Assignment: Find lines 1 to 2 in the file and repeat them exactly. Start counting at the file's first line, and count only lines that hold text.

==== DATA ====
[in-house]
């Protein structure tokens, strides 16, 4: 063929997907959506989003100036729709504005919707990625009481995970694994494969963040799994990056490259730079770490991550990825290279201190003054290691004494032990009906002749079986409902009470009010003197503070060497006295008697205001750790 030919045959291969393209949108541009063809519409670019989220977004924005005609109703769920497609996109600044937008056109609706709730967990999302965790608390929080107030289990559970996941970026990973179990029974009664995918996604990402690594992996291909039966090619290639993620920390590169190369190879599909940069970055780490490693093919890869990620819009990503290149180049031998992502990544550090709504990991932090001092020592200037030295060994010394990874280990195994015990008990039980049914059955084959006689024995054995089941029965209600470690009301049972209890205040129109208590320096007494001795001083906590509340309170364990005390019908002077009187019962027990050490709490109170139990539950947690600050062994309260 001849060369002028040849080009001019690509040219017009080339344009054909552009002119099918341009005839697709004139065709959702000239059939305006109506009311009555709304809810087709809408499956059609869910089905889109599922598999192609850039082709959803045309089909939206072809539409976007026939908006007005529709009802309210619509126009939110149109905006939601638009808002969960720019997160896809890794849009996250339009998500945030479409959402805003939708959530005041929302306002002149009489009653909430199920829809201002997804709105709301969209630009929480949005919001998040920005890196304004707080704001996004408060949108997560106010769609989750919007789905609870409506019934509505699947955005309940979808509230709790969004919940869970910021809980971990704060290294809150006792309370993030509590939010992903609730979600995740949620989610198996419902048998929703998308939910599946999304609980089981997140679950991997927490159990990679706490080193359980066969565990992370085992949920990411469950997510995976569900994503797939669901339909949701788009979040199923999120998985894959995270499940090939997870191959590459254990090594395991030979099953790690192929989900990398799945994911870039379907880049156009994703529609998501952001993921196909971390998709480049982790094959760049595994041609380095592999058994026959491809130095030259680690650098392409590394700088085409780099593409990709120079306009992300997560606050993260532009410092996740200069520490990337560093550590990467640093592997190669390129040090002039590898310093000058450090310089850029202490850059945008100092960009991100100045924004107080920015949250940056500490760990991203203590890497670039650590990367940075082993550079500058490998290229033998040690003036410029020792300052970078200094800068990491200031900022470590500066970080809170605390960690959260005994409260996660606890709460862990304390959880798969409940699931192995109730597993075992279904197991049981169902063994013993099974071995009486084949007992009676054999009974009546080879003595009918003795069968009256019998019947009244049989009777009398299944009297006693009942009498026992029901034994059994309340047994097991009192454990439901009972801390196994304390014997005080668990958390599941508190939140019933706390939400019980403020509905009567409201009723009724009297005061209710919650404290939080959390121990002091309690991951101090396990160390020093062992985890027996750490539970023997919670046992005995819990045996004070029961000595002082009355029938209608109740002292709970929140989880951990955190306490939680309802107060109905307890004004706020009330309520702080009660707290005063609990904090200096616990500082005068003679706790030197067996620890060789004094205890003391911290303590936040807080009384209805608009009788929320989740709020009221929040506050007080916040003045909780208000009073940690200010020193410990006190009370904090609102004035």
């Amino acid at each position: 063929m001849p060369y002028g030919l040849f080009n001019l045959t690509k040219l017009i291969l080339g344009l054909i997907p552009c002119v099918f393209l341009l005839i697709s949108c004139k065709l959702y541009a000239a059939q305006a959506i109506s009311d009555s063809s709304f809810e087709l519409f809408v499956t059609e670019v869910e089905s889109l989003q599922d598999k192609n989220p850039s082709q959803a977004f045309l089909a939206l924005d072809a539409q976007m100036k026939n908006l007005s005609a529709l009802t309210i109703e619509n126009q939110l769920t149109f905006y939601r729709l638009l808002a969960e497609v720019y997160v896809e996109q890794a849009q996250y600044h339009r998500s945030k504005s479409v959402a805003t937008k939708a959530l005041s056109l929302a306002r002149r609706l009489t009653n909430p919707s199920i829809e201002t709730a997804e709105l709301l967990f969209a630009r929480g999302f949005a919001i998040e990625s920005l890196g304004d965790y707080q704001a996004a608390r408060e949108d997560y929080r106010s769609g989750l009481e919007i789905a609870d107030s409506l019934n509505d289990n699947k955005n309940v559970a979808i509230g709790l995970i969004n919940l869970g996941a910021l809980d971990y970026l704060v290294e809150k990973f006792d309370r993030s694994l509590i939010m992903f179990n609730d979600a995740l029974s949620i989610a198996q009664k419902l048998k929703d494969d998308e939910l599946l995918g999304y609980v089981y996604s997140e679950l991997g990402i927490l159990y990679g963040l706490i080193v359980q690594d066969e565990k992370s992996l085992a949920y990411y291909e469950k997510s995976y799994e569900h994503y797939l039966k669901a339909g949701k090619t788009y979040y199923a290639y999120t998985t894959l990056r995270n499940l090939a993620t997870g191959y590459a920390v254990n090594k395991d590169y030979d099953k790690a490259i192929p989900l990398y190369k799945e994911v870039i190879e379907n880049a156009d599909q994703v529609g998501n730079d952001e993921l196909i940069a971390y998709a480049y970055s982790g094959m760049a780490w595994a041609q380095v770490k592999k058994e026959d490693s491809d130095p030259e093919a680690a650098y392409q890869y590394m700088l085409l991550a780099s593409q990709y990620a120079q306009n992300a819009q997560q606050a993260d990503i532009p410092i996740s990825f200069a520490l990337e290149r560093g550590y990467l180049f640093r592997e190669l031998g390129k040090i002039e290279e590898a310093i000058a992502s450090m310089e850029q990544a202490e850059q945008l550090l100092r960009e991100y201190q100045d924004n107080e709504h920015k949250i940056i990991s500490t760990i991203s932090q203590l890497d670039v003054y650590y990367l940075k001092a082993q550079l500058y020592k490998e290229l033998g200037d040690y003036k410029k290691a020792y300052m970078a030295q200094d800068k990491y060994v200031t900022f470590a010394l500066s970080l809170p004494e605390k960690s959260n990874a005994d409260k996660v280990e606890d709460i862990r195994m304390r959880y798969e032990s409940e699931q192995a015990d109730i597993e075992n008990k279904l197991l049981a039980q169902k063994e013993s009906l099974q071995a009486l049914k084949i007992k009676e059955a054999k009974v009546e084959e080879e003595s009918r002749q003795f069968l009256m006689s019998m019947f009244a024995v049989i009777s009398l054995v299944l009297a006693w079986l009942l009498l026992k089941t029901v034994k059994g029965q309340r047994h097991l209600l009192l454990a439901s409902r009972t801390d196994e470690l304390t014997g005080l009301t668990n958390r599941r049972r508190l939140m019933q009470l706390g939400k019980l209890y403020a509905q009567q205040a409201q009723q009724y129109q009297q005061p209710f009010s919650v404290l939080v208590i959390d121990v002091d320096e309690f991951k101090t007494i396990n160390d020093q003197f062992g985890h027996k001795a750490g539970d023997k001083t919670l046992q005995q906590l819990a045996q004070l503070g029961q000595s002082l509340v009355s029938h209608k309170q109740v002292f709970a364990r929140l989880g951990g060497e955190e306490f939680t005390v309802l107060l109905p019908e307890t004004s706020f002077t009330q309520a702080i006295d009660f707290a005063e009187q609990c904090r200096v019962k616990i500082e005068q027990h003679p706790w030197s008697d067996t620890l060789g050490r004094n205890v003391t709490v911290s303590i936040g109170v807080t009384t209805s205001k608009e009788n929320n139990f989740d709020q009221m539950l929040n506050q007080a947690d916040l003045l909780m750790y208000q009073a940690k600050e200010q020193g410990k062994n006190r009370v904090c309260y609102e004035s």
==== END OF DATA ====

[in-house]
């Protein structure tokens, strides 16, 4: 063929997907959506989003100036729709504005919707990625009481995970694994494969963040799994990056490259730079770490991550990825290279201190003054290691004494032990009906002749079986409902009470009010003197503070060497006295008697205001750790 030919045959291969393209949108541009063809519409670019989220977004924005005609109703769920497609996109600044937008056109609706709730967990999302965790608390929080107030289990559970996941970026990973179990029974009664995918996604990402690594992996291909039966090619290639993620920390590169190369190879599909940069970055780490490693093919890869990620819009990503290149180049031998992502990544550090709504990991932090001092020592200037030295060994010394990874280990195994015990008990039980049914059955084959006689024995054995089941029965209600470690009301049972209890205040129109208590320096007494001795001083906590509340309170364990005390019908002077009187019962027990050490709490109170139990539950947690600050062994309260 001849060369002028040849080009001019690509040219017009080339344009054909552009002119099918341009005839697709004139065709959702000239059939305006109506009311009555709304809810087709809408499956059609869910089905889109599922598999192609850039082709959803045309089909939206072809539409976007026939908006007005529709009802309210619509126009939110149109905006939601638009808002969960720019997160896809890794849009996250339009998500945030479409959402805003939708959530005041929302306002002149009489009653909430199920829809201002997804709105709301969209630009929480949005919001998040920005890196304004707080704001996004408060949108997560106010769609989750919007789905609870409506019934509505699947955005309940979808509230709790969004919940869970910021809980971990704060290294809150006792309370993030509590939010992903609730979600995740949620989610198996419902048998929703998308939910599946999304609980089981997140679950991997927490159990990679706490080193359980066969565990992370085992949920990411469950997510995976569900994503797939669901339909949701788009979040199923999120998985894959995270499940090939997870191959590459254990090594395991030979099953790690192929989900990398799945994911870039379907880049156009994703529609998501952001993921196909971390998709480049982790094959760049595994041609380095592999058994026959491809130095030259680690650098392409590394700088085409780099593409990709120079306009992300997560606050993260532009410092996740200069520490990337560093550590990467640093592997190669390129040090002039590898310093000058450090310089850029202490850059945008100092960009991100100045924004107080920015949250940056500490760990991203203590890497670039650590990367940075082993550079500058490998290229033998040690003036410029020792300052970078200094800068990491200031900022470590500066970080809170605390960690959260005994409260996660606890709460862990304390959880798969409940699931192995109730597993075992279904197991049981169902063994013993099974071995009486084949007992009676054999009974009546080879003595009918003795069968009256019998019947009244049989009777009398299944009297006693009942009498026992029901034994059994309340047994097991009192454990439901009972801390196994304390014997005080668990958390599941508190939140019933706390939400019980403020509905009567409201009723009724009297005061209710919650404290939080959390121990002091309690991951101090396990160390020093062992985890027996750490539970023997919670046992005995819990045996004070029961000595002082009355029938209608109740002292709970929140989880951990955190306490939680309802107060109905307890004004706020009330309520702080009660707290005063609990904090200096616990500082005068003679706790030197067996620890060789004094205890003391911290303590936040807080009384209805608009009788929320989740709020009221929040506050007080916040003045909780208000009073940690200010020193410990006190009370904090609102004035």